13 Nov Just Another Kind of Family
By Jenna Kern-Rugile, Director of Communications, North Shore Child & Family Guidance Center
My daughter Maya is now 19, but the questions and puzzled looks still arise at times. When I recently took her to a new doctor, for example, he walked into the office and, in a somewhat surprised tone, asked, “Are you her mother?”
Yes, I am her mother. True, she doesn’t look like me. She arrived at JFK and in our lives on November 24, 2001 when she was 16 months old. Maya was born in Guatemala, and we are blessed that her birth mother placed her for adoption. (See “Airborne to New Motherhood” to read more.)
From the very start, strangers asked questions. At the library, one woman said, “Is she yours?” At the park, another said “Are you her real mother?”
When she was a little girl, it wasn’t uncommon for other children to ask why we didn’t look the same. I’ll never forget one day in the playground, when Maya was about three years old and a child said, “That can’t be your mom!” Maya was confused, hurt and angry.
The truth is, the vast majority of people—and especially young children—mean no harm when they say such things. As an adoptive interracial family, we grew accustomed to it; we answered most questions by simply saying, “Yes, I’m her real mother. Families are made in all different ways, and ours was made through adoption.”
Still, when Maya was young, these episodes stung. Now that she’s a young adult, the questions don’t come up as often—probably because she spends more time out with friends than with me!
Regardless, I still see and hear language surrounding adoption that ranges from the misinformed to the inherently biased. Why, for example, would a newspaper story write something like, “Jane Smith is the mother of three children and one adopted child?” when adoption has no relevance to the content?
The bottom line: Education about adoption language is always a good thing. November is National Adoption Month, and in the spirit of sharing knowledge, here are some do’s and don’ts from Healthychildren.org:
DO: Use the words “birth child” and “adopted child” only when they are relevant to the discussion; otherwise simply use “child.”
DON’T: Refer to a child born to his parents as the parents’ “real child,” “own child,” or “natural child.” A child who was adopted is very real and not at all unnatural; she is very much her parents’ “own child.”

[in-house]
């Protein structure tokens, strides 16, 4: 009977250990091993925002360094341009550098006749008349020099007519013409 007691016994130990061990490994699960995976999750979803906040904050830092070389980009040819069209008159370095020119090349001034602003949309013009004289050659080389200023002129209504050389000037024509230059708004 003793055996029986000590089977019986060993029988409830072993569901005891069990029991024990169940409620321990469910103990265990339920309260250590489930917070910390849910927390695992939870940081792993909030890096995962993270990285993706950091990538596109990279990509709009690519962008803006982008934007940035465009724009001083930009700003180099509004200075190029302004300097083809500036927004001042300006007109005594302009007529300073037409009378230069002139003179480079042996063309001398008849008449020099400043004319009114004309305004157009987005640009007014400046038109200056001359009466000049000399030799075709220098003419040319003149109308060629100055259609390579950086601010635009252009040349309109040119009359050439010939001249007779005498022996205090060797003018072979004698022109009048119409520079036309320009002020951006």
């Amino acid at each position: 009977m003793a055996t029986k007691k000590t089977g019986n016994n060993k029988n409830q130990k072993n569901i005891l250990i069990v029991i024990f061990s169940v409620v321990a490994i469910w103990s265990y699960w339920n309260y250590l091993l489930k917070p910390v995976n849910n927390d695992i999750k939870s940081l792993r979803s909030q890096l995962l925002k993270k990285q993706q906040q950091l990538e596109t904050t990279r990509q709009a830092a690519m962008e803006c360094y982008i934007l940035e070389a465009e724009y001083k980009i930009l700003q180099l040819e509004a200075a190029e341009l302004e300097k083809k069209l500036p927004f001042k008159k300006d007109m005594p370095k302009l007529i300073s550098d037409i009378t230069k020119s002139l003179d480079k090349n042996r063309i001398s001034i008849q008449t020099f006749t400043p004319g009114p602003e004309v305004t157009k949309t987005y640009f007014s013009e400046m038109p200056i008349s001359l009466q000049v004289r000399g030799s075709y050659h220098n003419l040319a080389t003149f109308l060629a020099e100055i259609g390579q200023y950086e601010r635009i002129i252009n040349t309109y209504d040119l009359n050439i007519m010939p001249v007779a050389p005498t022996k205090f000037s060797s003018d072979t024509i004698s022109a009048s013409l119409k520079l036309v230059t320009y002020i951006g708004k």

DO: Use the words “birth parents” or “biologic parents” only when asking about them is relevant.
DON’T: Refer to the child’s birth parents as his “real parents” or “natural parents.” Adoptive parents are very real and natural.
DO: Treat siblings who joined families by birth or adoption equally. They are loved equally by their parents and experience all of the joys and trials of any sibling relationship.
DON’T: Distinguish between children who were adopted into the family and children who were born into the family unless it’s relevant.
DO: Describe birth parents as choosing “to make an adoption plan for the child” or “to place the child for adoption.”
DON’T: Refer to a child as being “put up” or “given up” for adoption. Most birth parents have thought long and hard about their decision to place a child for adoption. It is very important to a child’s self-esteem to know that her birth parents loved her and worked hard to reach a decision that they felt to be in her best interest.
DO: Recognize that families come in all shapes and sizes. Some families may have a single adoptive parent or permanent legal guardian and no other legal parent. Others families have same-sex parents.
DON’T: Assume that the child has two opposite-sex parents.
DO: Recognize that a child understands adoption gradually as she grows, just as with all other developmental tasks.
DON’T: Ask, “Are you going to tell your son that he’s adopted?” Adoptive parents are encouraged to talk freely and honestly about adoption from the time their child is very young so that there is never a time in the child’s life when this information comes as shocking news.
DO: Be sympathetic with the long and sometimes arduous path that parents have traveled to become parents. Some may be experiencing significant financial stresses after the adoption, some may still be grieving infertility losses, and some may be coping with extended family members who do not accept the new member of the family. Recognize that even though the child may not be a newborn, the adults may be new parents. Recognize that post-adoption depression exists and is similar to post-partum depression.
DON’T: Ask, “How much did you pay for your daughter?” Children are not bought. Fees go to pay social workers and attorneys, to complete court and government paperwork, to cover travel, medical, foster/orphanage care, and other expenses, not to “buy children.”
Do you have advice or a story to share? Contact Jenna at firstname.lastname@example.org.